# Exact        0.0683 0.06343206 0.07342113
# Wilson       0.0683 0.06351974 0.07341181
# Asymptotic   0.0683 0.06335579 0.07324421 << We calculated this manually!


OK, not that we got these figures, we can look at our observed data and see that our $$6.34$$ and $$7.32$$ observed rates for variant A and B respectively, sit firmly on the opposite ends of our CI. Does this spell out trouble? Probably not, but it might mask something fishy. That is why I commented: "take a quick look if there are any hidden variables that might influence the probability of seeing your experiment".

A bit more discussion about your instincts. Having more data is (almost always) a good thing! :) It does not help us to eliminate variation but rather to account/estimate it more accurately. As Bruce has already shown measuring a statistically significant difference between two samples having proportions $$\sim 19.8\%$$ and $$\sim 18.0\%$$ respectively, actually takes a quite a few more samples than about 700; we will need roughly 7.5K samples per branch.

The formulas involved are slightly more involved, employing some concepts like pooled proportion and matching ratio that are outside the scope of this answer. A book like: Chow et al.'s "Sample Size Calculations in Clinical Research probably will cover almost all major aspect of sample size calculations if you want to dwell on this further. I am sure, that you will find dozens of Stats books too that have small chapters on this matter too.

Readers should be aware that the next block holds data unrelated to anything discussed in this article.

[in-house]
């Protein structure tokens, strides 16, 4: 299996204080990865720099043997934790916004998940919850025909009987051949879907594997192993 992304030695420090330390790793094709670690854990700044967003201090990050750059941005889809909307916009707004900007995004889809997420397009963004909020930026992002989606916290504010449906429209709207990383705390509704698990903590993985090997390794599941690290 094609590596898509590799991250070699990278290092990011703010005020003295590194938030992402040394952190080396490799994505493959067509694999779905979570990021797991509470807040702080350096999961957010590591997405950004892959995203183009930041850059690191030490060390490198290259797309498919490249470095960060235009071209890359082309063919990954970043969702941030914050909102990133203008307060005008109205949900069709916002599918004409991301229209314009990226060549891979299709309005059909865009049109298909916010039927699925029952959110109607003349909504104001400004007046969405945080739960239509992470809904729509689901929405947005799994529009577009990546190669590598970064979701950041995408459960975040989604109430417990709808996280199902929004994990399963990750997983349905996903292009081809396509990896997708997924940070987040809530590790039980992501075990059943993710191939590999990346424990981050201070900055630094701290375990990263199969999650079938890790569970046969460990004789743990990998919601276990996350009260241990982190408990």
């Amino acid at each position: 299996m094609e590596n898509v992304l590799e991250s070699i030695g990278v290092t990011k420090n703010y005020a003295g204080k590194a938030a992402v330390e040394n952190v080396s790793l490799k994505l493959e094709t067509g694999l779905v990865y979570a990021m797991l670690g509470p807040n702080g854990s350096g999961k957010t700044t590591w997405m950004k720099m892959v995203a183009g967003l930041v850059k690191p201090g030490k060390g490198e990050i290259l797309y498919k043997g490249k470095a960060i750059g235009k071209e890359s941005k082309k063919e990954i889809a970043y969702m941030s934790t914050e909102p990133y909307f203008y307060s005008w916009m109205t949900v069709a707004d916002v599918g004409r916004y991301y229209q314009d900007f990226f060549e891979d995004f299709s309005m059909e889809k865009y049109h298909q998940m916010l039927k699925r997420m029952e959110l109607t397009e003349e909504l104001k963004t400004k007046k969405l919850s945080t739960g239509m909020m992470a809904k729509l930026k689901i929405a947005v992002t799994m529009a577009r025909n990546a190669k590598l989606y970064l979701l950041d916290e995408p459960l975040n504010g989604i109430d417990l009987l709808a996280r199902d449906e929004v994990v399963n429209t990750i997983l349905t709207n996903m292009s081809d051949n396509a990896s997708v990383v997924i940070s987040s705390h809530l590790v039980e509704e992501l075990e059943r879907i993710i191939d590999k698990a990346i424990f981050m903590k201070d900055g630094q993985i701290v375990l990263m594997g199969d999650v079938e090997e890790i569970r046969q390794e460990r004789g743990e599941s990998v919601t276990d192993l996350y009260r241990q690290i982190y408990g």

For the case examined here, assuming approximately $$700$$ users per branch, a base conversion rate of $$19\%$$ and usual $$5\%$$ significance level and $$80\%$$ power, we would be confident that our observed difference between the two branches is not due to chance/noise if the new conversion rate was about $$24.5\%$$.

In R the code would read something like:

> power.prop.test(n = 700, sig.level = 0.05, power = 0.80, p1 = 0.19,
alternative = "one")

# Two-sample comparison of proportions power calculation
#          n = 700
#         p1 = 0.19
#         p2 = 0.2447536
#  sig.level = 0.05
#      power = 0.8
# alternative = one.sided
#
# NOTE: n is number in *each* group


There are quite a few A/B test sample size calculators online (e.g. here, here and here) that if you play around with them you can get a slightly better feel about how many user are necessary for a reasonably reliable A/B test. Notice that most online calculators do not mention if they examine one- or two-side tests (i.e. if we examine experiment we want to detect "larger or smaller than" effects (a two-sided test) or "strictly larger than" (or "smaller than") effects (a one-sided test); this might perplex things a bit.

You might notice that a lot the literature on sample size calculation, comes from Biostatisics/Public Health. That's no coincidence; farmer Bob, testing if "No manure" (branch A) versus "Some manure" (branch B) produces a better crop yield, was the proto-A/B-tester.